Friday, April 3, 2009

Vegetable Delight

Ok. I had great fun at the farmer's market. They had asparagus (probably my favorite vegetable of all time) and garlic sprouts (possibly my second favorite vegetable of all time). Then, just randomly, I happened by an Asian market where I picked up a huge package of burdock root.

I love burdock root, but I've never figured out how to cook it other than in kinpara (stir fried with sesame oil, soy sauce and mirin), and I wanted to make a dish that showcased the different flavors of the vegetables. I came up with the idea of par boiling all the vegetables and then cooking them in olive oil and a small amount of dairy free butter until they caramelized. All of the vegetables were a big hit, especially the burdock root and garlic sprouts. The burdock root took on a nutty flavor, almost like hazelnuts, as it caramelized. The combination worked well with the different flavors and colors, it was a feast for the eyes and the stomach.

Burdock root is one of the richest sources of inulin, a non-digestible fiber that provides food for the healthy probiotic bacteria in your digestive tract.  Increasingly, food companies are adding inulin to processed foods such as crackers, yogurt and cereals. It can be found naturally in burdock root, asparagus, artichokes, garlic and chicory.

1/2 head small cauliflower, cut into florets
2 garlic sprouts or 1 leek, sliced thinly
1 burdock root, cut on an angle or julienned
1 carrot, shaved with a carrot peeler
1/2 bunch asparagus, trimmed
Olive oil
Earth Balance or other dairy free butter substitute
Salt, pepper to taste

Bring a pot of water to boil. Par boil the cauliflower, burdock root and asparagus individually, approximately 2 minutes for the asparagus, 3-4 minutes for the cauliflower and 5 minutes for the burdock root. Add oil and butter to a large saute pan. Saute the carrots for 2 minutes and set aside. Then, saute the garlic sprouts until soft, about 4 minutes, and set aside. Saute cauliflower, asparagus and burdock root individually, turning to brown all sides. Arrange on a pretty platter and sprinkle lightly with salt and pepper.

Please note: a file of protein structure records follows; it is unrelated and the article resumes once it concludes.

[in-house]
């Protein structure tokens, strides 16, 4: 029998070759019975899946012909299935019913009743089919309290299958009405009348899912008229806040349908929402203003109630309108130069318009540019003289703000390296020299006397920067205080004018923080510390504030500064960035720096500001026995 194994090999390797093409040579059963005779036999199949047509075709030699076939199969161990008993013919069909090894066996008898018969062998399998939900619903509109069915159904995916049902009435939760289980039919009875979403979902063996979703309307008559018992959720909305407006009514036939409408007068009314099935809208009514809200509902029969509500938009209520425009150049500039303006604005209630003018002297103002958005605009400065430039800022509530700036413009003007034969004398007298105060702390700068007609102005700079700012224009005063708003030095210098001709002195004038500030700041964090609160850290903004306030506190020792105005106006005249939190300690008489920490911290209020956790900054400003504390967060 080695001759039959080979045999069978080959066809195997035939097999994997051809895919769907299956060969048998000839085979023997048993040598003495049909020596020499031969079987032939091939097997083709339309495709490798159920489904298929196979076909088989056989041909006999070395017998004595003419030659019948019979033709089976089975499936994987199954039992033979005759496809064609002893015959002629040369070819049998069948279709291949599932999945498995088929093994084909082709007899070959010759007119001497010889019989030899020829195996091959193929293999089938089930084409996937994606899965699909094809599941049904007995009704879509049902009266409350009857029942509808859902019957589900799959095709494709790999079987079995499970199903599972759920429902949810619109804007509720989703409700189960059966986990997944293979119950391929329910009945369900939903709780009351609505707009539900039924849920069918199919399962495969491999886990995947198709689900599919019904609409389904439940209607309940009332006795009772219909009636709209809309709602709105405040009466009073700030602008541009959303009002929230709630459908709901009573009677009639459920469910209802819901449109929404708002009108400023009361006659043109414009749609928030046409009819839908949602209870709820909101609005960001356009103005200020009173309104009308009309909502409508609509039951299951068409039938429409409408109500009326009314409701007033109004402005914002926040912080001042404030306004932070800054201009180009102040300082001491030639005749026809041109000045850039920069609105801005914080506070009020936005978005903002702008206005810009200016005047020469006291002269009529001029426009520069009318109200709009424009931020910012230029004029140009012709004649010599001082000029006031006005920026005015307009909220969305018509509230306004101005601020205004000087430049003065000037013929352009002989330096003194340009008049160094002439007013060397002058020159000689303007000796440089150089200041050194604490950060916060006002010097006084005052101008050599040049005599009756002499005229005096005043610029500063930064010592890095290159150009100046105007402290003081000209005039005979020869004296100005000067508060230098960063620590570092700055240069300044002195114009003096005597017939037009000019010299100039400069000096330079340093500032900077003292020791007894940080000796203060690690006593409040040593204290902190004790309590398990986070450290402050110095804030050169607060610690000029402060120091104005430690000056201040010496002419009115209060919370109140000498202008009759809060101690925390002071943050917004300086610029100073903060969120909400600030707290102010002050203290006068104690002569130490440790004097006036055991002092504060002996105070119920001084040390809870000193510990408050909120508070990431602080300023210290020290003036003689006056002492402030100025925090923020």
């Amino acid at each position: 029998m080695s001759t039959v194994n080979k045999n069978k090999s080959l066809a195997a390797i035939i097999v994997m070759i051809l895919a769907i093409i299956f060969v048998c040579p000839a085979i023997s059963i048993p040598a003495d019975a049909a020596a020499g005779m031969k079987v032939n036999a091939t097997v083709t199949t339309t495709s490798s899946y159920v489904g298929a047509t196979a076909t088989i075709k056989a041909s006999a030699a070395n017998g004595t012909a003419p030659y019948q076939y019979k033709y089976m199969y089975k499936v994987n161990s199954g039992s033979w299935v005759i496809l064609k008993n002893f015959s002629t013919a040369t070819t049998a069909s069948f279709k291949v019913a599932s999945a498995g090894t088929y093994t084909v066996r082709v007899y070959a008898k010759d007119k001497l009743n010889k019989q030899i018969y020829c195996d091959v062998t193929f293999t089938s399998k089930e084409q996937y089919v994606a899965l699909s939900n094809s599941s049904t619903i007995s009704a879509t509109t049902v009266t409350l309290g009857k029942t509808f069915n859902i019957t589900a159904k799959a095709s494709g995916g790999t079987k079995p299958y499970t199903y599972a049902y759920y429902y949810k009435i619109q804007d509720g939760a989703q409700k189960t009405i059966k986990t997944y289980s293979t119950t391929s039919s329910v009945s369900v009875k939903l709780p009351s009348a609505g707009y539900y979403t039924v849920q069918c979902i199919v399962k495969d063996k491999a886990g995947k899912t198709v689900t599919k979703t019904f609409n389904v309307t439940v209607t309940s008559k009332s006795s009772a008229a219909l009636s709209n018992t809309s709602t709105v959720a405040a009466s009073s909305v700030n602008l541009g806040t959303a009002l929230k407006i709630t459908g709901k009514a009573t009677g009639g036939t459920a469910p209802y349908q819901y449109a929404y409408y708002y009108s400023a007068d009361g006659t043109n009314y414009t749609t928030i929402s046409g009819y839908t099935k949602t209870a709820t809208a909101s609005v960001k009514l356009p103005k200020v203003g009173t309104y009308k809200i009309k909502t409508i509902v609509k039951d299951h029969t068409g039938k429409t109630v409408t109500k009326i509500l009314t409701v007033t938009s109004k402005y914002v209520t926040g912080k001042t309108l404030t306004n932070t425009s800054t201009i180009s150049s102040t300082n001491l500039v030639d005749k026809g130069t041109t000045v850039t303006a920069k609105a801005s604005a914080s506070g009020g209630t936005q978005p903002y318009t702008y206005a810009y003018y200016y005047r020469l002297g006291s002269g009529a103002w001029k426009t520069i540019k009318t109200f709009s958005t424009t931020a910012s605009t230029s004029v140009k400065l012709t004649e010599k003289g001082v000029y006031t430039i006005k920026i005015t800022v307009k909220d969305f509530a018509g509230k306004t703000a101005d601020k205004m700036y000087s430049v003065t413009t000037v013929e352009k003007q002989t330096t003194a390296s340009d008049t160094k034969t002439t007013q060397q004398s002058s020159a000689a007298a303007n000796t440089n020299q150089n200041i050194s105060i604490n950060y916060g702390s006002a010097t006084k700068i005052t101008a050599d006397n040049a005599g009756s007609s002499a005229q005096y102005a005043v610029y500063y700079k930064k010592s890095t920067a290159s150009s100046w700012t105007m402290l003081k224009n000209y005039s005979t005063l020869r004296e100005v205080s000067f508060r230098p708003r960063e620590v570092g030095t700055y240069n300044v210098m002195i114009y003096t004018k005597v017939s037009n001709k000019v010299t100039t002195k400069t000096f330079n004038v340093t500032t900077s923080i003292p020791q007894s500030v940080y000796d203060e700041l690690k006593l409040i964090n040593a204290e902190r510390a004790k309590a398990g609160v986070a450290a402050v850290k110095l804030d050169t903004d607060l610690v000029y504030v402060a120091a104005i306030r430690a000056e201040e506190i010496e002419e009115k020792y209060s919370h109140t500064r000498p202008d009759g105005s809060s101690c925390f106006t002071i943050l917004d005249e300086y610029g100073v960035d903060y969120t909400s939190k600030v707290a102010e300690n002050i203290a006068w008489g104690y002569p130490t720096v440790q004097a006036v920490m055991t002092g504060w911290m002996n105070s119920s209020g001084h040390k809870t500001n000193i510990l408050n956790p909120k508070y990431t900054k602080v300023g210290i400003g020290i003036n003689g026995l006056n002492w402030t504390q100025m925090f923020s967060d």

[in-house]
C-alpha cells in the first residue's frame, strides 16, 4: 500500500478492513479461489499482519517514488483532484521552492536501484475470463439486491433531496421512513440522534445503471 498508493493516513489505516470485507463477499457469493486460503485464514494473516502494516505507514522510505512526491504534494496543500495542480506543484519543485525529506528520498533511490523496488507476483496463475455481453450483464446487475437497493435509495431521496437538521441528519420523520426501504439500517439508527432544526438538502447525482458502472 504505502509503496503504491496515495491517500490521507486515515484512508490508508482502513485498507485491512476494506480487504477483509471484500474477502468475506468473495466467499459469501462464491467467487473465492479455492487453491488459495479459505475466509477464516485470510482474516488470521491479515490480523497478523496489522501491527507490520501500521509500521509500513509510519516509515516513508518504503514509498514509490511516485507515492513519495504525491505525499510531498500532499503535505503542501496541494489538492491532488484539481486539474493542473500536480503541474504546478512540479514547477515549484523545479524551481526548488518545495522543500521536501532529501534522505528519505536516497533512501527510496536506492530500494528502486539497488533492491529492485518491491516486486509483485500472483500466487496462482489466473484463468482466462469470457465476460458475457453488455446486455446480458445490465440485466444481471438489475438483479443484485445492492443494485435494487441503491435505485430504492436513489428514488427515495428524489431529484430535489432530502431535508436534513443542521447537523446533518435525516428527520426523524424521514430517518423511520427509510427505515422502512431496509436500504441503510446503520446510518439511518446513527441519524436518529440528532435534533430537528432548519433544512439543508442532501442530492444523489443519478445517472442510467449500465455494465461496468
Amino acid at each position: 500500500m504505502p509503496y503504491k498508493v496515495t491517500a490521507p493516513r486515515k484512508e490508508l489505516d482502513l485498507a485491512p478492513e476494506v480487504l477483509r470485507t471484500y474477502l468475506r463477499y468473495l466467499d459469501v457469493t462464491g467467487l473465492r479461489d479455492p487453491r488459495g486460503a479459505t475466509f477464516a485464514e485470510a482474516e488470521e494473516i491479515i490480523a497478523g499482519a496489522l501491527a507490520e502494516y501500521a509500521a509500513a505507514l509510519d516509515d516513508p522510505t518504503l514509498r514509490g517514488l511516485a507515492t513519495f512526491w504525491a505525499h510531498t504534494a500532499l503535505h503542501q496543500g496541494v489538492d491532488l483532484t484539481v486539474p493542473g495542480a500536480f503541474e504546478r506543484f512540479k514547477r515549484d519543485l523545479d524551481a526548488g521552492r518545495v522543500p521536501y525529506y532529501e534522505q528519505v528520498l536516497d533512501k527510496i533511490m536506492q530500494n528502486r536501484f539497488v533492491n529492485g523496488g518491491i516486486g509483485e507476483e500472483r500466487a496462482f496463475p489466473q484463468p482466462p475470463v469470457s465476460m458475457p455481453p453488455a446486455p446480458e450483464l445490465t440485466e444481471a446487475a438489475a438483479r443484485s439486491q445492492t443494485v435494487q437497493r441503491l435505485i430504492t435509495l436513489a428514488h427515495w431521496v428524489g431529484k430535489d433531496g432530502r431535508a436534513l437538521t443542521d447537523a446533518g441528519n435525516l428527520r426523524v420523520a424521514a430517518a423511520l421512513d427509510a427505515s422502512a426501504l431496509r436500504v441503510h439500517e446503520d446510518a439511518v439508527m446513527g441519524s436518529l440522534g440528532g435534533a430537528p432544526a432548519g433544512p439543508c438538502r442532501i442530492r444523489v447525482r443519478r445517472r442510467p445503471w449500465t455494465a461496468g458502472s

Friday, January 9, 2009

Carrot Daikon Salad

I spent the winter holidays in Japan, and have been inspired by many of the foods we ate while on our trip. Now that I'm back in California, I find myself trying to combine the flavors from my garden with traditional Japanese dishes.

We have a Mexican lime tree growing on our balcony laden with fruit. Today I decided to make a Japanese style salad - julienned carrot and daikon radish - dressed simply with Mexican lime, salt and mirin. The salad is topped with fresh cilantro sprigs from the farmers market.

1/4 medium daikon radish, julienned
1 medium carrot, julienned
6 sprigs cilantro, torn roughly
juice from 1 small Mexican lime or 1/2 regular lime
2 teaspoons mirin, or to taste
1/4 teaspoon salt, or to taste

Combine daikon and carrot in a medium bowl. Squeeze lime juice over the salad. Sprinkle with salt and mirin. Mix well. Top with cilantro.

Sunday, January 4, 2009

Corn Cob Soup

This soup reminds me of the children's fable "Stone Soup" - making something hearty and satisfying from little. The recipe is an adaptation of one of my mom's recipes, she is one of the thriftiest people I know and will never let something useful go to waste.

The technique is to use corn cobs to make the stock, imparting an intense corn flavor to the soup, and a nice counterpart to the other vegetables. You can freeze fresh corn and corn cobs in the summer to make this soup the winter.

I had this soup in mind this morning, thinking I would raid my freezer stash for the corn and corn cobs. But, at the farmers market I found the season's last three ears of corn -- the kernels gnarly and overgrown -- just perfect for soup. 

1 tablespoon olive oil
1 onion, diced
2 stalks celery, diced
3 small carrots, diced
3 medium red skinned potatoes, peeled and diced
3 ears corn
4 - 5 cups water
1 cup soy or rice milk (optional)

Bring water to a boil in a medium pot. Reduce heat to low. Add the three ears of corn to the pot to start the stock. As you peel and dice the vegetables, add the ends and peels to the pot. The trimmings add color and flavor to the stock. Simmer 15 to 20 minutes. Set aside.

In a large soup pot, heat one tablespoon of olive oil.  Add the onion and saute until the onion is softened, about 5 minutes.  Add the diced celery and carrots, and saute another 5 minutes.  Add the potatoes. 

Strain the stock through a colander into the soup pot. Bring the soup to a boil and then reduce heat to a simmer. Simmer until the potato is almost tender.